I’m seriously behind the times on this one. I wish I’d seen it earlier, but it was still worth the wait.
Jump! Down on Jump Street!
Originally enemies in high school, Schmidt and Jenko become best friends during their time at the police academy and graduate as partners. After cocking up their first arrest, the pair are assigned to a resurrected program from the eighties, where youthful-looking officers are sent undercover in high schools to investigate crimes involving teenagers. To say things have changed since their day would be putting it mildly. Hilarity ensues.
I know that’s usually sarcastic, but in this case hilarity really does ensue. No beating around the bush here; 21 Jump Street is comedy gold. You’re all probably aware by now, but just in case here’s a brief refresher: 21 Jump Street was originally a series that began in 1987 starring Johnny Depp, Peter DeLuise and Holly Robinson (one of my first crushes, by the way. Hi Holly). It ran for five seasons – there must have been a lot of high schools in the area – and was a typically serious show for its time. Each episode ended with the bad guys in custody and a nice moral from Angry Black Captain, before going back and doing the same thing next week. This update is technically a sequel to the series, instead of a dreaded reimagining. And it’s bloody funny.
Written by Michael Bacall (who you may remember as the creepy little Frankenstein dude from a season 2 episode of Buffy, or you may not) from a story by Bacall and Jonah Hill, the flick stars Hill and Channing Tatum as Schmidt and Jenko. These two really are the backbone of the whole film. They are so inherently likeable even while being easily the most useless police officers in the history of the profession that you can’t help but be on their side. The chemistry these two guys have together is the stuff of legend. Underneath all the dick jokes and deliberate cop movie cliches, this is quite possibly the sweetest heterosexual-life-partner love story I’ve ever seen. Hill has described the flick as “Bad Boys meets John Hughes”, and he’s not wrong.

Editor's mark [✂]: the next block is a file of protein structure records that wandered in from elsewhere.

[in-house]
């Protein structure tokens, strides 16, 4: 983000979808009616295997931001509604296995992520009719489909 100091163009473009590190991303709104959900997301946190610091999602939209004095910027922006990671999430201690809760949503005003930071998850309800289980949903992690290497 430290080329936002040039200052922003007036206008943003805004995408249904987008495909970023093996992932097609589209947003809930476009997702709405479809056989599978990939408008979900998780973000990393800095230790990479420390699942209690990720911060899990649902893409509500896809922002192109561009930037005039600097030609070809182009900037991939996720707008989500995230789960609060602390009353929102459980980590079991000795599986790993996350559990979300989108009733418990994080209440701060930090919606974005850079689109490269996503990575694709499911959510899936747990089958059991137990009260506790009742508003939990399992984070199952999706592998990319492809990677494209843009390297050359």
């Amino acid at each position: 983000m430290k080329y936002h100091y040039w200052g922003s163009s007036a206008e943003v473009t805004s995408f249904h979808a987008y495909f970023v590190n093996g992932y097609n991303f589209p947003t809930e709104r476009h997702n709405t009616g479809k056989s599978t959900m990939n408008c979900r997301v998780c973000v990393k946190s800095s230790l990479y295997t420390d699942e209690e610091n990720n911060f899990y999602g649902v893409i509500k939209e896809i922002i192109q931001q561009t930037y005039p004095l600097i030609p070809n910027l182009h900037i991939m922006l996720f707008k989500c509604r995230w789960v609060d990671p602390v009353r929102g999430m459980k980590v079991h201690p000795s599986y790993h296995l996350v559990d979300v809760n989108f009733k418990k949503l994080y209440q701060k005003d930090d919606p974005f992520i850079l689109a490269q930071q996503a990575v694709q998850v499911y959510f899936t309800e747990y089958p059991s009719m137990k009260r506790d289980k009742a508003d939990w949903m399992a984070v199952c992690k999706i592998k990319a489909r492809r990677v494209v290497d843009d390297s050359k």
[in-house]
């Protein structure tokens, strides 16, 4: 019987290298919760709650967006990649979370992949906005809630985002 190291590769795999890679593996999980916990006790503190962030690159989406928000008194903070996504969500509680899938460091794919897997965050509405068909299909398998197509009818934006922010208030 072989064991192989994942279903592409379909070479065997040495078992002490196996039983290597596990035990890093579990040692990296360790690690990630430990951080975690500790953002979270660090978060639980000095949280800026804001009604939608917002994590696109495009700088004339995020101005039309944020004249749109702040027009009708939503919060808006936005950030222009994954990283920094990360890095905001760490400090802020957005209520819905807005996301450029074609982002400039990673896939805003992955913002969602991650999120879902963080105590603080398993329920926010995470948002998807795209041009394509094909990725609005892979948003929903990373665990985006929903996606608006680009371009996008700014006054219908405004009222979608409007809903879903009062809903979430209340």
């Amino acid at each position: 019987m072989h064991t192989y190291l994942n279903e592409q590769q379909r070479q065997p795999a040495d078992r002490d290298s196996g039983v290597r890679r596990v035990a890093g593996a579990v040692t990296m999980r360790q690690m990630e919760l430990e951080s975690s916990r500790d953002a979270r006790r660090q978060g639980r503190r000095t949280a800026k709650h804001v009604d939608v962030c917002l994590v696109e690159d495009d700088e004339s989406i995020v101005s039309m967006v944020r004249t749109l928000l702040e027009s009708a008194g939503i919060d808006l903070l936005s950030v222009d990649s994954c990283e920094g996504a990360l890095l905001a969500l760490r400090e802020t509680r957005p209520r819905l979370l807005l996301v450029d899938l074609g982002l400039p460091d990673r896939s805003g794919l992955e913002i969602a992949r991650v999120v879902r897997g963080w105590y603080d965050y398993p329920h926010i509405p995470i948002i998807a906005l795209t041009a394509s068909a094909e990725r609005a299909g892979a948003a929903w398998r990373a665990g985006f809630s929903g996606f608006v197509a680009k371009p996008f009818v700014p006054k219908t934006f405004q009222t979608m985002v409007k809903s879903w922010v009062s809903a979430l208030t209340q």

Among the supporting cast, Ice Cube takes over the role of Angry Black Captain, obviously relishing the chance to cut loose after a spate of more family-friendly fare. I don’t know who else could deliver the line “leave Korean Jesus alone” with such flair. Dave Franco and Scott Pilgrim‘s Brie Larson are game for anything as the school dealer and Schmidt’s new girl, respectively. I’ve found Franco’s characters to be a bit too smug and annoying in some of his other appearances, but here he balances that with some spot-on timing and a great line in freaking out. Brie’s character Molly is the type of girl I wish I’d known in high school. Cute, smart and funny, she’s a match for Hill every time she opens her mouth.
21 Jump Street is the first live-action feature from the directing team of Phil Lord and Chris Miller, helmers of Cloudy With a Chance of Meatballs. Superficially those two flicks couldn’t be any more different, but they have the same anarchic tone and freewheeling spirit. Personally, I’m really looking forward to what these guys deliver next.